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Table of Contents

The Planet

The Planet
October 1998 Volume 5, Number 8

Feature

Definitions


Green-e certification

An independent process certifying that providers meet strict standards and actually purchase the amount of renewable energy they promise to sell.

Green/clean energy

The perfect green energy is conservation but beyond that the jury is still out on exactly what constitutes "green energy." Sierra Club Global Warming and Energy Program director Dan Becker has one opinion - his "sliding scale of green energy" starts with landfill methane, which is the greenest because it reduces pollution by turning it into power. (Methane gas is a by-product of decomposition in landfills.) Solar, wind and and other renewable energies are next highest on the green scale since they do not cause pollution. However, wind turbines can kill migrating birds. Natural gas is next. Hydroelectric power is next; even though it doesn't create pollution, damming rivers can obstruct salmon migration patterns and alter other aspects of the ecosystem. Coal and nuclear power are lowest on Becker's green scale - coal because of the greenhouse gases and air pollution, nuclear because of waste disposal, accidents and the danger of misuse.

Generator

A company or organization that runs the plant that creates electricity. Public utilities distribute electricity and also generate power. Restructuring allows non-utility generators access to new power markets in some states.

Kilowatt-hour rate

Kilowatt-hours are the unit of measurement for electrical energy. One kilowatt hour is equal to a 100-watt bulb burning for ten hours.

Provider

A company that markets energy to consumers. In the past, public-utility companies were the only providers; now non-utility providers can market and sell power to consumers in states where the industry has been restructured.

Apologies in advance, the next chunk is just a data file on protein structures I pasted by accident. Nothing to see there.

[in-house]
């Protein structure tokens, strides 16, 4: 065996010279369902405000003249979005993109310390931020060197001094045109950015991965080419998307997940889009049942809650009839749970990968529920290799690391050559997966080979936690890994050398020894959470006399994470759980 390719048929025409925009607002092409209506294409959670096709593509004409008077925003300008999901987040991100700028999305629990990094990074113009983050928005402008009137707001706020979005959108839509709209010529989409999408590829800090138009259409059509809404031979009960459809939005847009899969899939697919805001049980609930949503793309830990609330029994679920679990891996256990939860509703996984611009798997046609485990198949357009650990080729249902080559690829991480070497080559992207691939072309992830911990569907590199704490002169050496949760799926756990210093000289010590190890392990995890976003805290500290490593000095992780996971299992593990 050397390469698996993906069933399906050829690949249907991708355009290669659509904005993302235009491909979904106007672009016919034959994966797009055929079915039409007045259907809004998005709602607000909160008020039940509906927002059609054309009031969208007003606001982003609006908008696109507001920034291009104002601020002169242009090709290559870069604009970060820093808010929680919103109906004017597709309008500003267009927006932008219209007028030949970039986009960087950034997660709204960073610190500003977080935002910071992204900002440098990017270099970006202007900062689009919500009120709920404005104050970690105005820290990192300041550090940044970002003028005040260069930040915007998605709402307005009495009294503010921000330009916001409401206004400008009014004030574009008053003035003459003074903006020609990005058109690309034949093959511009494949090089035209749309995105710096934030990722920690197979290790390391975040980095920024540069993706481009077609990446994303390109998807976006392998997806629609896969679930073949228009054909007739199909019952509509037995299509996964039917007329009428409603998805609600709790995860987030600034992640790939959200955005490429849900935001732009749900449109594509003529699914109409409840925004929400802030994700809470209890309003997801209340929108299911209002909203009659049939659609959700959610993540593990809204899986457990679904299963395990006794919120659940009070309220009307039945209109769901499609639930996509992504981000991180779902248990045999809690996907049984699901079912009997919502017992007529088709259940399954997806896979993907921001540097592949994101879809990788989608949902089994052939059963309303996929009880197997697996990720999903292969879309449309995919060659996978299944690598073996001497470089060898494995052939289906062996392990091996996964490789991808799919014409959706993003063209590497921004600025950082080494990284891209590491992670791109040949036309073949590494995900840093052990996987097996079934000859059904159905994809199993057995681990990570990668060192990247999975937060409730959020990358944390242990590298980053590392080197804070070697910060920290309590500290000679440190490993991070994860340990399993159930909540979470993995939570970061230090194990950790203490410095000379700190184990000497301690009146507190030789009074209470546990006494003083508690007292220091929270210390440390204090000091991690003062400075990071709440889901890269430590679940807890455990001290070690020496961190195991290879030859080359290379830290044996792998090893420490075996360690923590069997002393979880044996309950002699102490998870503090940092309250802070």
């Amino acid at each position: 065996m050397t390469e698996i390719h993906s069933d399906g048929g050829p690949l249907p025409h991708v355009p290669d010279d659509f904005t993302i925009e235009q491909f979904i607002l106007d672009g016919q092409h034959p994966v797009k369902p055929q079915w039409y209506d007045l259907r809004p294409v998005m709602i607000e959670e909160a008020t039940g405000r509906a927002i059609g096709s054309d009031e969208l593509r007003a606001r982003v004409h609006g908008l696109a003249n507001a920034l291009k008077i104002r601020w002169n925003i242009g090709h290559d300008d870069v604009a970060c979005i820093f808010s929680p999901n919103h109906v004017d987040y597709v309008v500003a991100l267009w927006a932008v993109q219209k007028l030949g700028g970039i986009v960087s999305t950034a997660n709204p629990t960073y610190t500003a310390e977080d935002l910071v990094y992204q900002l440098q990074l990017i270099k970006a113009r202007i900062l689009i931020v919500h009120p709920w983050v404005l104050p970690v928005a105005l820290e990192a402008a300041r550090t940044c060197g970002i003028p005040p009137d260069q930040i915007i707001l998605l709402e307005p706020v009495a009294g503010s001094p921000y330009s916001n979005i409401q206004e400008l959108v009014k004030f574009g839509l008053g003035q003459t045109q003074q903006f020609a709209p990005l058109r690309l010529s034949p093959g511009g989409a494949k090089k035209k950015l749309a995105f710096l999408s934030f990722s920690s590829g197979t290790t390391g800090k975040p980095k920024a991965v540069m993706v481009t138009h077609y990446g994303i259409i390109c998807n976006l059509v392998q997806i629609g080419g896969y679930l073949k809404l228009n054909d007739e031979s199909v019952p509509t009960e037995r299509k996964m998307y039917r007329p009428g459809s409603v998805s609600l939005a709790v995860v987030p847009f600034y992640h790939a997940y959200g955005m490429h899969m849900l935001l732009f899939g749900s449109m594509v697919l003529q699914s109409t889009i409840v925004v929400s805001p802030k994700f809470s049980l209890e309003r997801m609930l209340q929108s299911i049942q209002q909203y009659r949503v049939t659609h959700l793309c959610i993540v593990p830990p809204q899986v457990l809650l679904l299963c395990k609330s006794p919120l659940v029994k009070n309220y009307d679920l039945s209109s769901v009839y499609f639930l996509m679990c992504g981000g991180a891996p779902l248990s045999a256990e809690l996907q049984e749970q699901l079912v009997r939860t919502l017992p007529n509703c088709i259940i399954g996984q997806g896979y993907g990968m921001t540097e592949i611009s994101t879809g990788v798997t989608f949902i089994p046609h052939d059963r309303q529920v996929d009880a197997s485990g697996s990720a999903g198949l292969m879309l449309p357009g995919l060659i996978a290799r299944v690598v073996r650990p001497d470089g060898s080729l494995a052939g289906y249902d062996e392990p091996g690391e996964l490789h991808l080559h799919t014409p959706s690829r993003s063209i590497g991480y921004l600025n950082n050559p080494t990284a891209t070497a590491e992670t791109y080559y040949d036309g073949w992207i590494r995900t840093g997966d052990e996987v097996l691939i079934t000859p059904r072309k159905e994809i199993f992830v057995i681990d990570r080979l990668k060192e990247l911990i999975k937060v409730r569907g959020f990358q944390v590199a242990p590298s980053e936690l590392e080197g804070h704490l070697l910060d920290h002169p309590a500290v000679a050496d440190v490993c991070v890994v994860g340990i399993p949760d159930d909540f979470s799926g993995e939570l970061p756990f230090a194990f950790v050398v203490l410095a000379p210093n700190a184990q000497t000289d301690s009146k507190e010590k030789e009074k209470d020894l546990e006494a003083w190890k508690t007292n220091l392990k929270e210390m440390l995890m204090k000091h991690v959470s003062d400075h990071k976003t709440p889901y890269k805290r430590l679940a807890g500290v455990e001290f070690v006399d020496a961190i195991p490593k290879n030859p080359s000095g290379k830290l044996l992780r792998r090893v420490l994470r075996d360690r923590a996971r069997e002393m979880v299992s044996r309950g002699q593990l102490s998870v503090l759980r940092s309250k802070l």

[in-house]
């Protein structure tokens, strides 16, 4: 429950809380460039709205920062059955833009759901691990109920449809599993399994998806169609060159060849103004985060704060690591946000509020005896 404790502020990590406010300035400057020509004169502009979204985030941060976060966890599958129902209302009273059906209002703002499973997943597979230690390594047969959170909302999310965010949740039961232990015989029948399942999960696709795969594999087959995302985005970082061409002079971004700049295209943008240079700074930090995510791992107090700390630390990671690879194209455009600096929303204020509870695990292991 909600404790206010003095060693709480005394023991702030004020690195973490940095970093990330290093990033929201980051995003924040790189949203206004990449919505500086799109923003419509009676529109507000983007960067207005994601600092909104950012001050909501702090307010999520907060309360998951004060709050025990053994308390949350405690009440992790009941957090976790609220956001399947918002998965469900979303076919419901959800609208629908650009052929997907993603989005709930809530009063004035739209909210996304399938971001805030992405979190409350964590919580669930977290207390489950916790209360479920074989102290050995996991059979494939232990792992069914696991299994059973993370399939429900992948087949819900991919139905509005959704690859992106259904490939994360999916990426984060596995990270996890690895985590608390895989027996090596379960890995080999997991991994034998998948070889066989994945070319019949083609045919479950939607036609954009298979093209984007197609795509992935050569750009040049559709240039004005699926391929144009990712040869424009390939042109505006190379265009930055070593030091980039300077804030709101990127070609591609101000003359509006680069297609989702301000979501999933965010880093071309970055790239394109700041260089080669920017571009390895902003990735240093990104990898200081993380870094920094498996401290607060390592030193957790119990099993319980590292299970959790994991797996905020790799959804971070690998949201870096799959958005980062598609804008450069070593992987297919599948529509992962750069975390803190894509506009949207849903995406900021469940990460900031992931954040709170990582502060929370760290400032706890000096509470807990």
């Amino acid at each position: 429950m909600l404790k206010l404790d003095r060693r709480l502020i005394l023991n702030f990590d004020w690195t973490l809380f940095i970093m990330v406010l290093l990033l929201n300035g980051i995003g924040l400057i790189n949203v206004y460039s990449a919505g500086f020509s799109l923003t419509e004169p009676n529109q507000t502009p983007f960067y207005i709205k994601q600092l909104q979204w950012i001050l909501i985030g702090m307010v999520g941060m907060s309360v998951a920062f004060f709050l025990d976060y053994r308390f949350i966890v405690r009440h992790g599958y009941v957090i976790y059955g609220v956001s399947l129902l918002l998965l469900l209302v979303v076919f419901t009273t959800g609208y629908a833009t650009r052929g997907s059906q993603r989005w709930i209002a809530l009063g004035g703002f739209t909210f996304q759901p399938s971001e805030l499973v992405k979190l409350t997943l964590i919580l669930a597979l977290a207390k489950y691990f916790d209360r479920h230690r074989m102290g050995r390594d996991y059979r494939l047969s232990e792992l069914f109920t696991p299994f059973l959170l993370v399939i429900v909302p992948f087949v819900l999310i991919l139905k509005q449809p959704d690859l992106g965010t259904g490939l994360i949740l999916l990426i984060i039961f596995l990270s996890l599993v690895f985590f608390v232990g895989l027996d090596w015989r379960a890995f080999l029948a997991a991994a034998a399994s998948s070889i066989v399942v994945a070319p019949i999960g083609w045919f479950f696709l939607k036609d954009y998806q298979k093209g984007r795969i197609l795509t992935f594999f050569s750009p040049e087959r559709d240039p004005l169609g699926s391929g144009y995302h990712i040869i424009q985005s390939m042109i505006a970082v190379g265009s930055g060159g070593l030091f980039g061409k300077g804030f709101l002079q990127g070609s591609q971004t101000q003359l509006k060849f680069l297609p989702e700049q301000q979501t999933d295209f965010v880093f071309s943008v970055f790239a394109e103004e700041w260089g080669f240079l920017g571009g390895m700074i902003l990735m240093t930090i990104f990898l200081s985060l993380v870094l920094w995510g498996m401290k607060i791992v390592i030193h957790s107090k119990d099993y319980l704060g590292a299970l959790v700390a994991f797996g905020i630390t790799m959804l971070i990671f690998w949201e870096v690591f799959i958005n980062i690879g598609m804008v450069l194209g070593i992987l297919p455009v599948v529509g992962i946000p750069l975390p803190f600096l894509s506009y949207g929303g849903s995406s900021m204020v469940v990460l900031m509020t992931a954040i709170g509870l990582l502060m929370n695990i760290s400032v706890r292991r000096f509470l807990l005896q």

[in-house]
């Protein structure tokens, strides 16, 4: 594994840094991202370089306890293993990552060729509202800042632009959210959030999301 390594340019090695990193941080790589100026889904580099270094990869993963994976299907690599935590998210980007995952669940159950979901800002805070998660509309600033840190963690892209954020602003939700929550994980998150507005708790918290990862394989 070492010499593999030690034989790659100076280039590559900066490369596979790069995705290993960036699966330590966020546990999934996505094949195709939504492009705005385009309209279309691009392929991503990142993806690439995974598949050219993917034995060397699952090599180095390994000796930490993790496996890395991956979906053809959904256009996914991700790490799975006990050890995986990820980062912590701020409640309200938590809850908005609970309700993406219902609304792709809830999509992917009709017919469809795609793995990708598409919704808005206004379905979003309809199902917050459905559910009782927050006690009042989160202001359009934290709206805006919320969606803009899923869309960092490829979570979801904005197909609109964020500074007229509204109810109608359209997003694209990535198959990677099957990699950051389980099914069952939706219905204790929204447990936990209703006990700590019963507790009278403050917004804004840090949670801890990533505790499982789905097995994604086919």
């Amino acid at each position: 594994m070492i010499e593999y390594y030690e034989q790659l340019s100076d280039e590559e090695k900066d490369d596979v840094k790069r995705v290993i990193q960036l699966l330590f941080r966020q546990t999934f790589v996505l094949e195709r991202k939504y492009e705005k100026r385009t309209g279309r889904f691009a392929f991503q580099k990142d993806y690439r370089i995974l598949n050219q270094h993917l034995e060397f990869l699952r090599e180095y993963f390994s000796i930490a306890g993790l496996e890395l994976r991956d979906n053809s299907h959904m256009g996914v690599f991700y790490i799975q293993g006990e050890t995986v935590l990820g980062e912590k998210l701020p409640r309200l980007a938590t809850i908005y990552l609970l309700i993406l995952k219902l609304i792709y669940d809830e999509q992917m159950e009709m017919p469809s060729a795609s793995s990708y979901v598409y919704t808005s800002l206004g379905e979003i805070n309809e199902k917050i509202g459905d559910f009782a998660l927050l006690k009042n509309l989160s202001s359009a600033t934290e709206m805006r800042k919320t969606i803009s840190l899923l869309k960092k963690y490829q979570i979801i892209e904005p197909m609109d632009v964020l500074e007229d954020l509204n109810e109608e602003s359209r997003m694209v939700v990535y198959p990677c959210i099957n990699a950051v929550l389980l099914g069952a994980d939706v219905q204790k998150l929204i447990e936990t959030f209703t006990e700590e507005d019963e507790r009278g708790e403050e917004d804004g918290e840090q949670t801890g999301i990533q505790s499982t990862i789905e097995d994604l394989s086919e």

Public utility companies

The companies granted monopoly franchises by states years ago to generate, transmit and distribute energy to the public. Public utilities still transmit and distribute electricity to consumers, but in states where restructuring allows competition, other companies may generate or market the power.

Stranded costs (competition transition cost)

When a utility spends billions of dollars to build a nuclear power plant that never opens, those billions are termed "stranded costs." Before restructuring, the utilities could not bill the consumer for these costs. Now, in most restructuring bills, they can. This fall, Californians will vote on Proposition 9, which would repeal the current law charging consumers for these stranded costs.

Unbundling

Separating out costs for energy generation, transmission and distribution.

Utility restructuring

Restructuring the regulations and policies governing electric utilities, sometimes referred to as utility deregulation. Depending on the details adopted by each state, restructuring would allow competition at the generation and/or marketing level.

The other three sections of this feature:

The main article: Green Power or Greenwashing?

Swimming in the power pool.

Guide to getting green.


http://www.sierraclub.org/planet/199808/util2.asp
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